On the other hand Jerome, who studied and followed Hebrew tradition, forms a unique exception. He separates the Book of Baruch, together with the Epistle of Jeremiah, from the book of the prophet Jeremiah as non-Canonical: ‘Librum autem Baruch notarii eius, qui apud Hebraeos nec legitur nec habetur, praetermisimus.’ … In the Latin Bible (as revised by Jerome) Baruch and the Epistle of Jeremiah are omitted. Thus they are not to be found in the Cod. Amiatinus, the oldest known MS. of the Vulgate.

    And, of course, you have Jerome’s own words above.

    -TurretinFan

  9. Devin Rose said,

    July 1, 2011 at 1:56 pm

    TF, that is news to me, and I find it interesting. It must be balanced against the references I have seen to Jerome acceding to the Church and the Pope (I think I read some of those on the CtC article on the canon).

    Your first statement is misleading. Just because some teaching has been declared dogmatically does not mean the Church has never “spoken” on the matter.

    Nonetheless, you have Jerome’s opinion against others. Under Protestantism, given that you have no confidence in the Church–the agent which discerned the canon–during this period, you can only weigh the conflicting opinions and make a best guess at the canon. Sola Scriptura cannot rest on such uncertainty.

  10. Devin Rose said,

    July 1, 2011 at 1:57 pm

    * should read above “just because some teaching has _not yet_ been declared dogmatically…”

  11. TurretinFan said,

    July 1, 2011 at 2:29 pm

    “TF, that is news to me, and I find it interesting. It must be balanced against the references I have seen to Jerome acceding to the Church and the Pope (I think I read some of those on the CtC article on the canon).”

    Why don’t you go find whatever references you think you read and see what they say about Baruch. And if you find them actually talking about Baruch, come back and share that with us. Until then, there’s nothing to balance against what’s been presented.

    “Your first statement is misleading. Just because some teaching has been declared dogmatically does not mean the Church has never “spoken” on the matter.”

    What is misleading is claiming that “the Church” has spoken about the matter, when “the Church” did not. Maybe some council or bishop(s) did, but that’s not the same thing. If it were, then “the Church” has often contradicted herself, since many councils and bishops have disagreed with one another.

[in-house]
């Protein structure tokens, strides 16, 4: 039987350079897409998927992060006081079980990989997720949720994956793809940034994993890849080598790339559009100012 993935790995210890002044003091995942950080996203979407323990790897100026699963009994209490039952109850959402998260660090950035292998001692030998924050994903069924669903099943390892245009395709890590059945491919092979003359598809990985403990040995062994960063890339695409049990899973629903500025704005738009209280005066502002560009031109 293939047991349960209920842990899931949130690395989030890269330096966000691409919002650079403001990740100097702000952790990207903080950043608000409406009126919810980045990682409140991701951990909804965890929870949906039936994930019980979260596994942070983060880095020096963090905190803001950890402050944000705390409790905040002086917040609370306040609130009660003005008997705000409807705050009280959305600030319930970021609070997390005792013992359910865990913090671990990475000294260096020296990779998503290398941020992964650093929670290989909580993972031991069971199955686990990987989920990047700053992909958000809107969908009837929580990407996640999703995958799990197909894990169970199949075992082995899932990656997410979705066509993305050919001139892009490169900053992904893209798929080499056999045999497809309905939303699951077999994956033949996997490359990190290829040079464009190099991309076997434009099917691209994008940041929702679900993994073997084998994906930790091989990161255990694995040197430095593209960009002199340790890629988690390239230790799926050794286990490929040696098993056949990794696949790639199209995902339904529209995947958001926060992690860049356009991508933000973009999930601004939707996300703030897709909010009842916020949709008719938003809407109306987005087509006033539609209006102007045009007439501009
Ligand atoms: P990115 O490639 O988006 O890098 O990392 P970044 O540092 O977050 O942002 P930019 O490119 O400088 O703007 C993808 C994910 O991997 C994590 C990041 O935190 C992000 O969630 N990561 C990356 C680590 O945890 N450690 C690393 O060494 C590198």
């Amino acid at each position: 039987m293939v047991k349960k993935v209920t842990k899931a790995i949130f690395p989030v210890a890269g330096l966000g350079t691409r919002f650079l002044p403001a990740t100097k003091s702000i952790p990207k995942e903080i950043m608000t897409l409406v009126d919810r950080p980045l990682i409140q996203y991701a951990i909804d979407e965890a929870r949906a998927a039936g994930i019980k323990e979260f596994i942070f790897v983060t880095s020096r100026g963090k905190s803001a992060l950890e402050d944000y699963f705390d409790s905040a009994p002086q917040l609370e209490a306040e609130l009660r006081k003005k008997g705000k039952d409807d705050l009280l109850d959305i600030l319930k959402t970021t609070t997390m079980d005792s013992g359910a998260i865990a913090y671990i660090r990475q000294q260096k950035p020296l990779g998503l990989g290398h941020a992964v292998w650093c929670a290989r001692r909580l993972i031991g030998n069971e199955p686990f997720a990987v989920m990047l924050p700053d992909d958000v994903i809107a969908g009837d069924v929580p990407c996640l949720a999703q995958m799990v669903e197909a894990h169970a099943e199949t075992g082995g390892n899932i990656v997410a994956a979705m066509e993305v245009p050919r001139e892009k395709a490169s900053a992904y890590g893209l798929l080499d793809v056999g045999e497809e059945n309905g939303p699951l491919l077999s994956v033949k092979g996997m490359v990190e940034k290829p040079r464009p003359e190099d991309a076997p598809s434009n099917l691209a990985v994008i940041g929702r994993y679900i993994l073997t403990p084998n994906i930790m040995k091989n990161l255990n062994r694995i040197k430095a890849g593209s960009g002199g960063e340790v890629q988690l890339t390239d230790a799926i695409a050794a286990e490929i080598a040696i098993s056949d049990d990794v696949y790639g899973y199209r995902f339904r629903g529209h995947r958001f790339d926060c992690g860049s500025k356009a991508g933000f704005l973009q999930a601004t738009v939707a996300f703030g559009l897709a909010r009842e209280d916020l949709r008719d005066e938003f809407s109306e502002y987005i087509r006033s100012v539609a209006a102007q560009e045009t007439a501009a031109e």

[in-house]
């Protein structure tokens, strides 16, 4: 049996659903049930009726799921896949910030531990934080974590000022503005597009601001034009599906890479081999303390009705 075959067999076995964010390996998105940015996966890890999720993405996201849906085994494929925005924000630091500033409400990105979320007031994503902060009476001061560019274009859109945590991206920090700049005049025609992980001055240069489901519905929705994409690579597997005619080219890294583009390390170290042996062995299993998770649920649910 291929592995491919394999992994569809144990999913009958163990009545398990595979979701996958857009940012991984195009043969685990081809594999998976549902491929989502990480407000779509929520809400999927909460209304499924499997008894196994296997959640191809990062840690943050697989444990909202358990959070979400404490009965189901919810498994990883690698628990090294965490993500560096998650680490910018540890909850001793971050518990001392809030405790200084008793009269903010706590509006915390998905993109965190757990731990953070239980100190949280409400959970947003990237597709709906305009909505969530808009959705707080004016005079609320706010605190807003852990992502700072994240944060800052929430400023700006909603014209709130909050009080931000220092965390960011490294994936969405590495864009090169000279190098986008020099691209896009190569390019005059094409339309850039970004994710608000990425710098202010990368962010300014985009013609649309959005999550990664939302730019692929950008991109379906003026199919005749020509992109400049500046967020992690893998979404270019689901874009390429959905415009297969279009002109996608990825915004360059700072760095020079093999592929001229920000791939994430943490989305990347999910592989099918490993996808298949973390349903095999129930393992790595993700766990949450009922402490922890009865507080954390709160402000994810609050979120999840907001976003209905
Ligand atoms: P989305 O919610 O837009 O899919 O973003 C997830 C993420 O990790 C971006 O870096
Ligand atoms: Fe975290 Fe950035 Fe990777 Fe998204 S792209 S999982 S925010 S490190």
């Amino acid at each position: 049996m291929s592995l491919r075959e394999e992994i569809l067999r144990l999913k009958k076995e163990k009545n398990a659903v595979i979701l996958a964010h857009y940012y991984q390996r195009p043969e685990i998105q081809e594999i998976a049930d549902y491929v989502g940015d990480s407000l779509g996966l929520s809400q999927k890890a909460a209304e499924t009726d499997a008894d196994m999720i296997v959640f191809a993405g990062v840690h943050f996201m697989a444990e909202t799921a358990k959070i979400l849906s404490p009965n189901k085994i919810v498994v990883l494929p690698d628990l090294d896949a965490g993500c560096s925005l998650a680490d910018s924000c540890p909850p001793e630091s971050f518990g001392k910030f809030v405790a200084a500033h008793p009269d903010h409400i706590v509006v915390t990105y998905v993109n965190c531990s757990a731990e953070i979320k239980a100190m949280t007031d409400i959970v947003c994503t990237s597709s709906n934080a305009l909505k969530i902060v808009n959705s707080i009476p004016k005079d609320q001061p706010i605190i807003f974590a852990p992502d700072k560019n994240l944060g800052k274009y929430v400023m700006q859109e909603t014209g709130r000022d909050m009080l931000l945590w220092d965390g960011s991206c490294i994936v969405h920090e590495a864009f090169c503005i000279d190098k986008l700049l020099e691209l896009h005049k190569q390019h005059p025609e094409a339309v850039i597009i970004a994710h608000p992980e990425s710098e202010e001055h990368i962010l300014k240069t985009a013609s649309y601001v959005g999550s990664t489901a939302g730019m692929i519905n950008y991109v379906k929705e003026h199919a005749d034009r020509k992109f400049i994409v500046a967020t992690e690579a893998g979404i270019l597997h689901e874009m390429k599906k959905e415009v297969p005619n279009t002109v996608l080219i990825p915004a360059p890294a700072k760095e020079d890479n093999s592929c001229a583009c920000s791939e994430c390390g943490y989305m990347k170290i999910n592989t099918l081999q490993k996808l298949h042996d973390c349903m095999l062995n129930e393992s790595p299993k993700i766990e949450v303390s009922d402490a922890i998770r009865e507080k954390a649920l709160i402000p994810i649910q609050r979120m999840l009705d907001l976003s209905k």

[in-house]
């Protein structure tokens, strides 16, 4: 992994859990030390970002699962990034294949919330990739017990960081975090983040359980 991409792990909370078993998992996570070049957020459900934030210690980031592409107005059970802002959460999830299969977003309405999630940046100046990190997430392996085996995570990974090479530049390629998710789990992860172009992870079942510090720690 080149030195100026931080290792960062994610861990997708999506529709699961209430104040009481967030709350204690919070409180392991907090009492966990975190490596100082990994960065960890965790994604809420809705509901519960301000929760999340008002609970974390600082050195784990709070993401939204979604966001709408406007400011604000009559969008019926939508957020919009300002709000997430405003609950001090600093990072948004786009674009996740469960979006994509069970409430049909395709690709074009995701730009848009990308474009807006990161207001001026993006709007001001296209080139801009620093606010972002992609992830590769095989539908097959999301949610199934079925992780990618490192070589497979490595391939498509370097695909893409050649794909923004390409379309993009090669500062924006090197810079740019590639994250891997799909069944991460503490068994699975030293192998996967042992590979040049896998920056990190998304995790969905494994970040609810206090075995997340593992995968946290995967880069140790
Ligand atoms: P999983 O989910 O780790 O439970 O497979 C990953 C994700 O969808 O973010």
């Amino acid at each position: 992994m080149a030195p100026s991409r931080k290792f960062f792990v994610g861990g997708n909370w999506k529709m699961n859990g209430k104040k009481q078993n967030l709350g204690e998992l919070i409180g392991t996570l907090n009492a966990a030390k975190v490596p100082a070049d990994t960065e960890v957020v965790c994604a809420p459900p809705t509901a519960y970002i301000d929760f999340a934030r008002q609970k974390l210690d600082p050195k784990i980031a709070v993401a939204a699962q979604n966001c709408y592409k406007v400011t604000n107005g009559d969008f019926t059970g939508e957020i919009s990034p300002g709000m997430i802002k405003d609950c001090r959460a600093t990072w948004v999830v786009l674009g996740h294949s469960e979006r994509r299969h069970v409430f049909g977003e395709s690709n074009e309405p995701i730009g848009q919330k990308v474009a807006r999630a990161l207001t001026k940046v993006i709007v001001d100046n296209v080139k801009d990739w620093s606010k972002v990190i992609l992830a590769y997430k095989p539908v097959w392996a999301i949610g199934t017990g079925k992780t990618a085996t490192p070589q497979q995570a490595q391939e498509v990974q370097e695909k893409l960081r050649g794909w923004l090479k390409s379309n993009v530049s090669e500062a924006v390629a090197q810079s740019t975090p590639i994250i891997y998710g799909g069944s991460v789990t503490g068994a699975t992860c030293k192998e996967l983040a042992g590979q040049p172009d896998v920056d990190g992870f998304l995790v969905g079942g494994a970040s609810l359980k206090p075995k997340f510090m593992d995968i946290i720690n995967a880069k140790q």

“Nonetheless, you have Jerome’s opinion against others. Under Protestantism, given that you have no confidence in the Church–the agent which discerned the canon–during this period, you can only weigh the conflicting opinions and make a best guess at the canon. Sola Scriptura cannot rest on such uncertainty.”

    Sola Scriptura rests on the Scriptures (as should be clear from the name). If you want to assert that we should be uncertain about the books we hold as Scripture, I suppose you have freedom of speech to so assert. But your skeptical assertions don’t actually weaken our confidence in Scripture, particularly because we know full well that you admit the canonicity of the books that you would like us to be uncertain about.

    -TurretinFan

  12. Devin Rose said,

    July 1, 2011 at 2:57 pm

    TF, I challenged you and your colleague James White to answer the challenge on Called to Communion’s Canon Question article. I never saw that either of you guys showed up, even though on my blog you commented that you were working on a response. Can you point me to your comments on that post at Called to Communion, so I can see how you rebut their arguments?

    Your above comment tries to keep the focus on Baruch. But I’m willing to concede, in lieu of more research on my part, that Jerome didn’t think Baruch canonical. My broader argument doesn’t depend on what X early Christian thought about Y book. Neither does Called to Communion. Your statements about the Church not making any teaching on the canon are false. But I challenge you again: be not afraid. Man up and take the challenge to answer the canon question at CtC.

    That’s my last comment to you here.

  13. TurretinFan said,

    July 1, 2011 at 3:27 pm

    Mr. Rose:

    “Your above comment tries to keep the focus on Baruch. But I’m willing to concede, in lieu of more research on my part, that Jerome didn’t think Baruch canonical.”

    Great. Finally.

    “My broader argument doesn’t depend on what X early Christian thought about Y book. Neither does Called to Communion.”

    I’m guessing that I didn’t address your broader argument at all.

    “Your statements about the Church not making any teaching on the canon are false.”

    Since you don’t address my argument, I’m not sure what to make of your assertion, except that you’re trying to assert the same thing you were asserting before.